Juan Uribe will manage the Dodgers for the regular season finale

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Dodgers third baseman Juan Uribe will manage the Dodgers in Sunday’s regular season finale against the Rockies, Pedro Moura of the Orange County Register reports. Clayton Kershaw will serve as the team’s pitching coach. Moura clarifies that this is not a joke; it’s actually going to happen.

The Dodgers locked up the NL West title several days ago and the Rockies ceased playing meaningful baseball games months ago, so there’s no harm in having a little fun with the last game of the regular season. Uribe has had another productive season, now in his fourth year as a Dodger. He hit .311/.337/.440 with nine home runs and 54 RBI in 404 plate appearances. He also landed on the 15-day disabled list twice with a strained right hamstring.

Zack Greinke will start on Sunday, so it will be quite interesting if he gets into a jam and Kershaw has to make a trip out to the mound to offer a little advice.

Jim Crane thought the heat over sign-stealing would blow over by spring training

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The Astros’ sign-stealing story broke in November, a steady drumbeat of coverage of it lasted through December and into January, when Rob Manfred’s report came out about it. The report was damning and, in its wake, Houston’s manager and general manger were both suspended and then fired.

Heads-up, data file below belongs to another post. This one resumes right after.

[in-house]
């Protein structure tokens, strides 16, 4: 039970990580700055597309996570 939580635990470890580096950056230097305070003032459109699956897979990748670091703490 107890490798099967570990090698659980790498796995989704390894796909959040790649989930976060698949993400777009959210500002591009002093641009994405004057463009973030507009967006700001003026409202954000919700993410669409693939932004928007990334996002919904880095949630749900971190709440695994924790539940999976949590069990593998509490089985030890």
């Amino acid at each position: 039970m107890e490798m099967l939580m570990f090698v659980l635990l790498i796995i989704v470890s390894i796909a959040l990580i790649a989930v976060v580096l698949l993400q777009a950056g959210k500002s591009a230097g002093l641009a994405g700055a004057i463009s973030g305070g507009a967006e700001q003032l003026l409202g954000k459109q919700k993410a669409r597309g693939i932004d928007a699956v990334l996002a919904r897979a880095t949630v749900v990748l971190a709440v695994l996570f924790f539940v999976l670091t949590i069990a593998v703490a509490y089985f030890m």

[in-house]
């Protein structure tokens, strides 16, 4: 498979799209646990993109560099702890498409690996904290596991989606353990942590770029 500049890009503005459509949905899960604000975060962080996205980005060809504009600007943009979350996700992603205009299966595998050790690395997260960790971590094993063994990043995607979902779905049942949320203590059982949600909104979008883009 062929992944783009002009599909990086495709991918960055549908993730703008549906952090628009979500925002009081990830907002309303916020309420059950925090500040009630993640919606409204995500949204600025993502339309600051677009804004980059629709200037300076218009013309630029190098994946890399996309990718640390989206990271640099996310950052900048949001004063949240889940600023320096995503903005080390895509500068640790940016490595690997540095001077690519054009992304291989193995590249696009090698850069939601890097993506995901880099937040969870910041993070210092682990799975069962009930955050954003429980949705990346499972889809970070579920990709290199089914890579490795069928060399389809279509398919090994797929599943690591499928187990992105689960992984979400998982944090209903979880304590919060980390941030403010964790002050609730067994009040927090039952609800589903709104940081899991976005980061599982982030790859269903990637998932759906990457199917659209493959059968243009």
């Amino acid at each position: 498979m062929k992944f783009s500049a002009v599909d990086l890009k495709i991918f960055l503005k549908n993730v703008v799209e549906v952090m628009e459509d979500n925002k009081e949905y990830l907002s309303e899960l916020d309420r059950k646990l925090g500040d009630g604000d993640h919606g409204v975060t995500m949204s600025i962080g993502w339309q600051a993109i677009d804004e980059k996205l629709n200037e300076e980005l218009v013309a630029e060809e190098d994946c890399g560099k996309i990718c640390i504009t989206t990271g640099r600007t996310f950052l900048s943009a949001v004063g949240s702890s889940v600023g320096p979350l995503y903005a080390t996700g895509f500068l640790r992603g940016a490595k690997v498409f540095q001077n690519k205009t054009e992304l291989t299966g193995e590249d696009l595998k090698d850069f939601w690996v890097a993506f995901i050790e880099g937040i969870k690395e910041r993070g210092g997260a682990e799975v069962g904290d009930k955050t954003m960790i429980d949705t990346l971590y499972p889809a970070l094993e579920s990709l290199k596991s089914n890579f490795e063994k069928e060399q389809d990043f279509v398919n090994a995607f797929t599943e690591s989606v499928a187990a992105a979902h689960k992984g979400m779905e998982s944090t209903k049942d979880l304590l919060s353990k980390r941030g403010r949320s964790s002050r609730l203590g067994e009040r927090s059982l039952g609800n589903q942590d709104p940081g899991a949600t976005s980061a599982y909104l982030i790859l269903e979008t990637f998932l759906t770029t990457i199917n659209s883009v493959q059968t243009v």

After that a steady stream of media reports came out which not only made the whole affair seem even worse than Manfred’s report suggested, but which also suggested that, on some level, Major League Baseball had bungled it all and it was even worse than it had first seemed.

Rather than Manfred and the Astros putting this all behind them, the story grew. As it grew, both the Red Sox and Mets fired their managers and, in a few isolated media appearances, Astros’ players seemed ill-prepared for questions on it all. Once spring training began the Astros made even worse public appearances and, for the past week and change, each day has given us a new player or three angrily speaking out about how mad they are at the Astros and how poorly they’ve handled all of this.

Why have they handled it so poorly? As always, look to poor leadership:

Guess not.

In other news, Crane was — and I am not making this up — recently named the Houston Sports Executive of the Year. An award he has totally, totally earned, right?